Cover of Lin's book, "Window in the Window: Brigitte Lin's Puppetmaster"
Legendary Taiwanese film star Brigitte Lin, now in her late 50s, is back in the spotlight, after she left the film industry 17 years ago – but this time as a writer.
Window in the Window: Brigitte Lin's Puppetmaster caused a media sensation at this summer's Hong Kong Book Fair: more than 2,000 readers and fans of the film star attended the release.
The book will soon come to the mainland, with the simplified-Chinese edition on bookshelves by the end of this month, according to Guangxi Normal University Press.
"Since I entered the film circle aged 17, 39 years have passed, and there have been a lot of articles and books about me," Lin writes in the preface. "Some of them are half realistic, others are completely imaginary… This is the only one Brigitte Lin writes about herself… my real feelings out of my heart."
The book encompasses 46 essays, and more than 100 photos and calligraphic works, by Lin. Although she started writing columns in 2004, and published a range of articles in media like Southern Weekly, this is her first book.
Songwriter James JS Huang originally invited her to write a column but she refused, lacking the self-confidence. But after Huang passed away in 2004, she decided to write an essay to commemorate her friend's life.
Lin's first piece of formal writing, named Ocean's Roar after the theme-song from The Legend of the Swordsman (1991), written by Huang, enjoyed great popularity across China. Now the essays and photos in the book expose untold cinematic stories from the 1970s until Lin retired in 1994, in films such as Outside the Window (1973), A Dream of Red Mansions (1977) and Legend of the Swordsman. These movies became so famous in China and internationally that they together forged her role as a legend among leading actress in Taiwan and Hong Kong's film circle.
They also provide a window to untold tales from other big names, such as Ji Xianlin, Chiung Yao, Tsui Hark, Wong Kar-Wai, Leslie Cheung and Teresa Teng – famous writers, directors and actors who were all Lin's friends, as well as late stars such as Ji Xianlin, Leslie Cheung and Teresa Teng.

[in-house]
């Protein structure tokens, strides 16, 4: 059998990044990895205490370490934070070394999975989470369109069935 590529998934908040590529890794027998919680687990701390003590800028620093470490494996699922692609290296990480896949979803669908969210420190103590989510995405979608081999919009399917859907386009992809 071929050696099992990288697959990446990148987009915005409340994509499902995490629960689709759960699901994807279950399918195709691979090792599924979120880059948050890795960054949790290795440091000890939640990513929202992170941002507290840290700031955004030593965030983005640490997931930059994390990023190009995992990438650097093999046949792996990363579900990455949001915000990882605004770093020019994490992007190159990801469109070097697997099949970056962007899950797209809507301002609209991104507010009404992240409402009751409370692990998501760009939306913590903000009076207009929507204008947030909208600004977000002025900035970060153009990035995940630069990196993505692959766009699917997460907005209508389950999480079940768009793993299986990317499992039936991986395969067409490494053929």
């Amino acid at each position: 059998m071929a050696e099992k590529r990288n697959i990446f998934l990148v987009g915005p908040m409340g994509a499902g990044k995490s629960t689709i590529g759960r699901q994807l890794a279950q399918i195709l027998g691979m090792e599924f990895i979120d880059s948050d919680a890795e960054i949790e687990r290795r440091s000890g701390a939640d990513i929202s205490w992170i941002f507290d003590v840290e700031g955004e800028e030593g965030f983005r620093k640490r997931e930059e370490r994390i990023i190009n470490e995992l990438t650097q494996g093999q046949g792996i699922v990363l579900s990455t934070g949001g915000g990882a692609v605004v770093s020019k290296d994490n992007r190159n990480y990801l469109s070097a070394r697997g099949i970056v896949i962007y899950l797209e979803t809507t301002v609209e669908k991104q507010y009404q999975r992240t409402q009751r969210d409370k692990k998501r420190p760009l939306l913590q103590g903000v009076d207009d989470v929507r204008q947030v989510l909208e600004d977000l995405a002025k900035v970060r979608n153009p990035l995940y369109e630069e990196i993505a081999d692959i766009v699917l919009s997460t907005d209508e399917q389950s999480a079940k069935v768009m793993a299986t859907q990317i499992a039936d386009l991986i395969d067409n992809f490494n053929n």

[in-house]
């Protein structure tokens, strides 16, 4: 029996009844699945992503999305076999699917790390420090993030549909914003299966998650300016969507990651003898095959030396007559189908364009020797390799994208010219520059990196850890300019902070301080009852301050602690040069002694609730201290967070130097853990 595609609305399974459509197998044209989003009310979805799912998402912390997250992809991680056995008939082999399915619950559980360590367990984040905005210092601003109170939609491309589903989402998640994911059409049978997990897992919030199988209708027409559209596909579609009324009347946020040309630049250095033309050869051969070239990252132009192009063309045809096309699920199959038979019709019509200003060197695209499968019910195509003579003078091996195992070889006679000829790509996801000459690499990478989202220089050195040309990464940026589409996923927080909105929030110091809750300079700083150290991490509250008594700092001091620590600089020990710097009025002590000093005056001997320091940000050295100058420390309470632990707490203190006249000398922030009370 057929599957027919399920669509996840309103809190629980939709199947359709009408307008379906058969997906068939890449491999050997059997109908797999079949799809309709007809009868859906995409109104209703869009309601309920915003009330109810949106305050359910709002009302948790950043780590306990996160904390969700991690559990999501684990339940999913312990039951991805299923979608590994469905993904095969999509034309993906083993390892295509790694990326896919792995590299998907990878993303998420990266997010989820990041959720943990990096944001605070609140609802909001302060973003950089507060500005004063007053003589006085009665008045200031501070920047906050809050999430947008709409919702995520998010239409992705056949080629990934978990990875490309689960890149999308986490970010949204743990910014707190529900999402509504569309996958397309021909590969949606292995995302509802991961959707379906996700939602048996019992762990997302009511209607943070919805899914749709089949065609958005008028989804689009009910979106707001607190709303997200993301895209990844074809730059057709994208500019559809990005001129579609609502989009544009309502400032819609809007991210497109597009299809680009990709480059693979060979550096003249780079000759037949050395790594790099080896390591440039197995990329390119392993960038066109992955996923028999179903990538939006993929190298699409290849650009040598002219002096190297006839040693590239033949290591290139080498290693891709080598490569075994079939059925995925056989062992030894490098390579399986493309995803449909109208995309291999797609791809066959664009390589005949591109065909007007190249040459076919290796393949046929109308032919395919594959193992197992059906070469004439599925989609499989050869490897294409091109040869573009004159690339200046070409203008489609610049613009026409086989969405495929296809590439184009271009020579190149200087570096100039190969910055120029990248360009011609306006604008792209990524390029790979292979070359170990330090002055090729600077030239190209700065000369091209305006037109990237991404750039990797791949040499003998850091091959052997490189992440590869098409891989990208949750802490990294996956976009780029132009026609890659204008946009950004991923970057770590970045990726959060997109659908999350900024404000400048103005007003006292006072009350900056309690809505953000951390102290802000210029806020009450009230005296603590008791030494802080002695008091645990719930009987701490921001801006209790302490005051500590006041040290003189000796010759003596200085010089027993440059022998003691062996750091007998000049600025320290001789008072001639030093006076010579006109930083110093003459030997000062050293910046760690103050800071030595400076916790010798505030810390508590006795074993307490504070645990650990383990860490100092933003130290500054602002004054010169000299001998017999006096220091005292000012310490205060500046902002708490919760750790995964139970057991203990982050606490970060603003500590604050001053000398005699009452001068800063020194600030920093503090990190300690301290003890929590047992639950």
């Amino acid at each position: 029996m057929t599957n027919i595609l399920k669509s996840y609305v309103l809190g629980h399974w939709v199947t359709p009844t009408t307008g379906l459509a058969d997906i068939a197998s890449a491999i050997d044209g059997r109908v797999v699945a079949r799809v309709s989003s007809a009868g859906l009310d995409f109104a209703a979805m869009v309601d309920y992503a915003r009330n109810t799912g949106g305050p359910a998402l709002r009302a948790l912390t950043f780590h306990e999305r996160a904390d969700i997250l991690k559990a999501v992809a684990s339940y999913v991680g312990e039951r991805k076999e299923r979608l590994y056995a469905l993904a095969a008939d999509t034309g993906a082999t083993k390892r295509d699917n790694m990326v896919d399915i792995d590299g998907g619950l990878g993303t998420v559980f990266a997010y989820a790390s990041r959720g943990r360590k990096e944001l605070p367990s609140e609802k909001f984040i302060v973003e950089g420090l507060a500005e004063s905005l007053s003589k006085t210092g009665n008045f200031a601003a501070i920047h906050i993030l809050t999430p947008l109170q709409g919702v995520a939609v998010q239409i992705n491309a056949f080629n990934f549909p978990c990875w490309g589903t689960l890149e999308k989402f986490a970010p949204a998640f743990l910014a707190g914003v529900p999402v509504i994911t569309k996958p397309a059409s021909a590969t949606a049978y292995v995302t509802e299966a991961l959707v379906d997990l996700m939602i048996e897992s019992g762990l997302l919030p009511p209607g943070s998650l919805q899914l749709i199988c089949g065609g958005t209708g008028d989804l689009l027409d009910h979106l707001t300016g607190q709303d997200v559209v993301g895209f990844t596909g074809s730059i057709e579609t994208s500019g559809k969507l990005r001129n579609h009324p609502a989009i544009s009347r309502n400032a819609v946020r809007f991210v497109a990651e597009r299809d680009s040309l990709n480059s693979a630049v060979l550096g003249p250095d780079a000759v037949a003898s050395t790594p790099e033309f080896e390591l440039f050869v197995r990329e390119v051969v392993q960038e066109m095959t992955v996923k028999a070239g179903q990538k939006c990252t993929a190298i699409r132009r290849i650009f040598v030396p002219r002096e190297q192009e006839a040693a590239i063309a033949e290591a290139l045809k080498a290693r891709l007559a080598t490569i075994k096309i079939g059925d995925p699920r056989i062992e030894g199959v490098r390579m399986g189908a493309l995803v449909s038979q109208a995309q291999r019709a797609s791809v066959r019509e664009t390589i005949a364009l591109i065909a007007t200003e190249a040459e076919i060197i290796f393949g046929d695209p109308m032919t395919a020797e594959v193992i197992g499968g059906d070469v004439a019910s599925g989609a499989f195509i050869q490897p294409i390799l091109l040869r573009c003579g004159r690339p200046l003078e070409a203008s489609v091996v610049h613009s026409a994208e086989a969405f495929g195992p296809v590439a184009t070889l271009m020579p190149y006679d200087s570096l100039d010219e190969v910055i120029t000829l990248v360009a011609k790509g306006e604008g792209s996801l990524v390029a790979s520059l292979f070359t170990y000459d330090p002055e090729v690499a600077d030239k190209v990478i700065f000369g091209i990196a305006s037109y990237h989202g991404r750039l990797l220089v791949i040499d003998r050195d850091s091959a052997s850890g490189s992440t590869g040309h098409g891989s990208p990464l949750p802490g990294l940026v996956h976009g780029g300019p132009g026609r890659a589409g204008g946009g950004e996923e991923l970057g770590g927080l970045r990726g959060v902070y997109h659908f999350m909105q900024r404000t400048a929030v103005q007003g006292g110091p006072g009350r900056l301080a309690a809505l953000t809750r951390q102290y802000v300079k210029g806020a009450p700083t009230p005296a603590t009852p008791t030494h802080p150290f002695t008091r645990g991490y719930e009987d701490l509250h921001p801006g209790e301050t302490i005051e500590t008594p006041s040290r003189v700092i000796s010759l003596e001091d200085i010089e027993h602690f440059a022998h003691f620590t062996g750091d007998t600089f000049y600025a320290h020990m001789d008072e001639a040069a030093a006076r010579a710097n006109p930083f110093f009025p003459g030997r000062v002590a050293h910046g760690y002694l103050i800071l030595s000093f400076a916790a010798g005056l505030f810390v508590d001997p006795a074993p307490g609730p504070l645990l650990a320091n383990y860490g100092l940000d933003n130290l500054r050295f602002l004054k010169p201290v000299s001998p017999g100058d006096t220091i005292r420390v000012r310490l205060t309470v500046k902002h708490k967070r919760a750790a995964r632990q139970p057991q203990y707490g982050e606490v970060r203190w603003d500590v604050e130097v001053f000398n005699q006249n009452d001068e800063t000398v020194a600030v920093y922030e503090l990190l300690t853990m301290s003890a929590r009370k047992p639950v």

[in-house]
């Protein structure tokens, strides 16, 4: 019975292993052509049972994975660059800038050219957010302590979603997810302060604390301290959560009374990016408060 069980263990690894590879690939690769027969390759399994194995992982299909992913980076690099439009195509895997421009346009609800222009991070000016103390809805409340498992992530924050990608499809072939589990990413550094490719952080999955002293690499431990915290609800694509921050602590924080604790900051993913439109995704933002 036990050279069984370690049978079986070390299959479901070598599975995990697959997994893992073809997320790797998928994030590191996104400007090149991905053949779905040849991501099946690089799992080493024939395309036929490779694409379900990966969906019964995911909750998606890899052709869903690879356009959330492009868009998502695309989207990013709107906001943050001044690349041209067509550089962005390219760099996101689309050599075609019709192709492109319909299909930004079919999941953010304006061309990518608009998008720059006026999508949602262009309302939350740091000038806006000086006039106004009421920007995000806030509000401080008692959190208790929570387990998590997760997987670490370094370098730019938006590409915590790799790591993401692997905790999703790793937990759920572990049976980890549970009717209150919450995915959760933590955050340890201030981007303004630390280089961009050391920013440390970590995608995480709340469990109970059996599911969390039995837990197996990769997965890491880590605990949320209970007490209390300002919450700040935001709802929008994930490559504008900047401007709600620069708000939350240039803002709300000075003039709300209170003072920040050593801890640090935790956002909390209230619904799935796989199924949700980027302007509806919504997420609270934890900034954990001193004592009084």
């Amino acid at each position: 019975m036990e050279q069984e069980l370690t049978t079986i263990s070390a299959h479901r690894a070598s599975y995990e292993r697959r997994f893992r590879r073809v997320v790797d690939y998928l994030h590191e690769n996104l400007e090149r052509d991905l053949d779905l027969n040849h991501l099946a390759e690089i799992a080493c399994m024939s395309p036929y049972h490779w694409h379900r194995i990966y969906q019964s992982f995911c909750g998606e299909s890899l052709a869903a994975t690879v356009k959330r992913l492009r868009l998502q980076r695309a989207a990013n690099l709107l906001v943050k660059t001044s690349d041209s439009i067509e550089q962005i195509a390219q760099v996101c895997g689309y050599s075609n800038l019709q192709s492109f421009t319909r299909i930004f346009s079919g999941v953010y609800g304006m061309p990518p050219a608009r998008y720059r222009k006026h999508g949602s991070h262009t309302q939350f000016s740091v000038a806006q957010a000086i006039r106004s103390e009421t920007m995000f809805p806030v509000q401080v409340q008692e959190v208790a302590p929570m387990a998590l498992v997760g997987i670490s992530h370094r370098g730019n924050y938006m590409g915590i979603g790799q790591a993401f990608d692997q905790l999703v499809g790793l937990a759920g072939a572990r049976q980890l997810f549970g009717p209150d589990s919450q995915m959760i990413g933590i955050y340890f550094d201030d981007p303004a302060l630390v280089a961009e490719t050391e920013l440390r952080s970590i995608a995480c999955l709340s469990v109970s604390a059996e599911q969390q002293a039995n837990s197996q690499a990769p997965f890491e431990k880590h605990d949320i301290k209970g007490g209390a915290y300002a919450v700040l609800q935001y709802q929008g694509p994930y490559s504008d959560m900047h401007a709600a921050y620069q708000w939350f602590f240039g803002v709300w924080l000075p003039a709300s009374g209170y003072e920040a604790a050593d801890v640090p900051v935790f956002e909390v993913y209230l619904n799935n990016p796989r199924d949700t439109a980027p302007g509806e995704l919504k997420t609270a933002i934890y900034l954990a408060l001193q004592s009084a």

The Chinese edition will be priced at 88 yuan ($13), with an initial print run of 200,000 volumes, all pre-ordered by booksellers.
"It will probably be one of the bestsellers of the year," commented critic Zhao Zhiyu, who also owns a small bookstore in Kunming, Yunnan Province. He explained that both Lin's popularity and the quality of her writing are contributing factors.
"[In the book] there are a lot of stories about Lin herself, a lot of stories about her friends," Zhao says. "Lin's writing is also worth reading – the essays are very good!"
Her friendships with other actors and songwriters are the main attraction, according to 35-year-old Li Linyu. Li, a fan of actor Leslie Cheung, says he will be sure to buy a copy after it lands on the mainland.
"I'd like to have a glimpse at my idol's life, even though I hear that there is only one essay about Lin's friendship with [him]."
Born in 1954 in Taipei, Lin starred in more than one hundred films, from Chiung Yao's romances to wuxia (martial arts) movies, and impressed audiences with both her beauty and acting.
"During 22 years of acting, I acted a lot of roles in one hundred movies, from beautiful girl to swordswoman, but for me, the most difficult role to play is myself, Brigitte Lin," she writes. Readers can view this role for themselves when Lin arrives in Beijing to meet her fans and readers for the book's launch.
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